These applicants – Andrew Crone, Maryann Zimmerman, Miguel Aranda, and Nick Baldwin – presented well, and one wishes successful applicant Miguel Aranda the best during his term on the board (a term running to April 2020). (In the final round between applicants, the board selected between Aranda and Zimmerman, on a 5-1 vote for Aranda.)
There were two questions for each applicant:
Tell about yourself and why you are interested in serving the students, families, and staff of the Whitewater School District.
Please share what skills, characteristics, and experience that would enhance your service on the school board.
Anyone watching the video will see that this was a strong group of applicants. Whitewater should know their names, see their letters of interest, and know how current board members voted for the applicants. There’s so much talk about celebrating successes, and yet a genuine success – having a good group of applicants – was not, so to speak, celebrated enough (with good information).
After this meeting, a reporter (Beleckis, Jonah) for the Janesville Gazette wrote a brief and low-information story about the meeting. SeeWhitewater School Board’s newest member says he can be a liaison for Latino community. His newspaper uses the motto ‘Local Matters,’ but Whitewater’s local didn’t matter much to the reporter: he didn’t take the time to list all the applicants’ names, the questions they answered, or even tell which two applicants made it to the final round.
For this reporter and the paper’s editor (Schwartz, Sid) this was a shallow and forgettable effort. A single theme worked into a headline, but less information than one would expect from a high-school newspaper. This looks like the work of those who do not respect their readers: men who doubt the ability of readers to follow facts about Whitewater and instead think that the title is all that matters to a story. Readers in Whitewater – and everywhere else – are sharper than that, and deserve more than that. (What would be worse: if the Gazette’s editor doesn’t read what goes in his own paper, or if he does and still approves?)
It’s admirable for a board member to want to be a liaison to a community; a proper newspaper story would be able to convey that message while still stating key facts about an interview.
The Trump administration has proposed a plan to slash food benefits for many Americans who now get Supplemental Nutrition Assistance Program, or SNAP, benefits. An estimated 18 percent of recipients or 3.6 million people could lose the food assistance, including as many as 63,000 in Wisconsin.
The Trump administration says this will close a “loophole” that allows too many people to get the aid. “But proponents of the current system say it helps low-income families who work but have huge child care, housing and other expenses that leave them with insufficient money to buy food,” as NPR has reported.
Where did the idea for this change come from? A bland sounding group called the Foundation for Government Accountability has been instrumental in pushing the idea.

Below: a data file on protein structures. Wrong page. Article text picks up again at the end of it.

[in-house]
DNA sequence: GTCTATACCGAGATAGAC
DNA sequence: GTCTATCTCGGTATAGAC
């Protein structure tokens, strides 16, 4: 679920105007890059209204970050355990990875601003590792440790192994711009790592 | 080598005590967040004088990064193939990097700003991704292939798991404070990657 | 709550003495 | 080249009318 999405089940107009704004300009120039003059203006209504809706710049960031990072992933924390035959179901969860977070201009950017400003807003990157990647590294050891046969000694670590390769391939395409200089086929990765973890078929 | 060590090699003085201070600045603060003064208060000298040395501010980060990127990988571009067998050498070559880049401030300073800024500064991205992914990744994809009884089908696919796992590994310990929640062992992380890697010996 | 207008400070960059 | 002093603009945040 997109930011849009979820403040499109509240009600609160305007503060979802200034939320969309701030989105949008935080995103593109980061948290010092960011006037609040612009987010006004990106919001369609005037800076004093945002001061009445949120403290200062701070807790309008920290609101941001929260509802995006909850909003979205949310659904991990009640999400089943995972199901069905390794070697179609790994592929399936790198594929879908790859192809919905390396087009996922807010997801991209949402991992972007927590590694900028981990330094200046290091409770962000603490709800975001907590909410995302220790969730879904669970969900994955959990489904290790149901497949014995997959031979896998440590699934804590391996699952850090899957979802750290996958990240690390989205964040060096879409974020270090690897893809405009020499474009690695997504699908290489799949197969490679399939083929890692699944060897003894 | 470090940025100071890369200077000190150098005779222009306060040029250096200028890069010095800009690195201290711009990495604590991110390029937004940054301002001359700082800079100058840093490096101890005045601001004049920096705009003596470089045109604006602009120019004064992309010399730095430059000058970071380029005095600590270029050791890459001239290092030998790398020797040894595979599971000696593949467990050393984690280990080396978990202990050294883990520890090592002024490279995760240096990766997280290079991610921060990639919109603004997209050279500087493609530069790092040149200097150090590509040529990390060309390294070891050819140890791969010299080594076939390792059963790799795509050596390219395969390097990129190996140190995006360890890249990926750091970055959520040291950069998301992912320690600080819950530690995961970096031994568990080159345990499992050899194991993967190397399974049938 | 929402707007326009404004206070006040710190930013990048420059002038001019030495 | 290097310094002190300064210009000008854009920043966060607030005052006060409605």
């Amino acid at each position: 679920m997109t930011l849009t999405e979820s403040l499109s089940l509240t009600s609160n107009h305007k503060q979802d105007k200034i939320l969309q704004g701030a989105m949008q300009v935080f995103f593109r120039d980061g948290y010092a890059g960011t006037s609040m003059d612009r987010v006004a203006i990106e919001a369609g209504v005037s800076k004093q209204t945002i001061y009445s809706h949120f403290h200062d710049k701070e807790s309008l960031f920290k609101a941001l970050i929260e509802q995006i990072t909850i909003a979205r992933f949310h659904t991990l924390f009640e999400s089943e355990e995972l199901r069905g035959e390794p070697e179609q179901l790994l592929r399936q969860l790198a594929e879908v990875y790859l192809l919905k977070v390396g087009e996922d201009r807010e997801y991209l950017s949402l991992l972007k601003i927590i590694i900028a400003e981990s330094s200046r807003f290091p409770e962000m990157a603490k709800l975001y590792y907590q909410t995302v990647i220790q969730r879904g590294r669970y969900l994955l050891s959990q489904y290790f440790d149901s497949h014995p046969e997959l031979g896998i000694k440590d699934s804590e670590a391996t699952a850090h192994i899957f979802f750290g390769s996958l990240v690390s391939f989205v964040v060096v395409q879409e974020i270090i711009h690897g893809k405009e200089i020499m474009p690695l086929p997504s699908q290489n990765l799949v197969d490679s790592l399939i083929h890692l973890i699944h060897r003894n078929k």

“In December, the Foundation for Government Accountability hosted public officials from across the country in Orlando. The scene: Walt Disney World’s Swan and Dolphin Resort, an ocean-themed oasis with palatial fountains next to a lake lined with palm trees.
President Trump on Tuesday warned the Chinese not to wait until after the 2020 election to strike a trade deal. But the two sides remain far apart on key issues, and the possibility of a breakthrough this year remains remote.
That’s the candid assessment of three people close to the talks, who spoke on the condition of anonymity to provide me their unvarnished views of the state of play between the world’s two largest economies. In short, these people agreed, the two sides still have miles to go to resolve U.S. demands for major, structural change in how the Chinese government manages its economy.
And for the time being, with the Chinese economy showing signs of stress, Trump appears to feel no urgency to forge anything the administration would tout as a comprehensive agreement.
“I think there’ll be a deal maybe soon, maybe before the election, or one day after the election,” Trump said yesterday. “And if it’s after the election, it’ll be a deal like you’ve never seen, it’ll be the greatest deal ever and China knows that.” Trump said he told Chinese leaders: “If it’s after the election, it’s going to be far worse than what it is right now.”
Scott Fitzgerald, a fixture of the Wisconsin state Senate for the last 25 years, announced Tuesday he would seek a higher office in the U.S. House of Representatives. Fitzgerald, 56, is the first Republican to enter the race to succeed retiring Congressman Jim Sensenbrenner and launches a bid to represent the deeply conservative district at a time when his ties to President Donald Trump may turn off some voters in the Milwaukee suburbs.
Whitewater is not a Milwaukee suburb – it’s a small and beautiful city far from most of this over-stretched district. Fitzgerald will never carry a majority of this city’s residents; his politics are, at bottom, a threat and affront to them.
It will be well worth covering every moment of his campaign.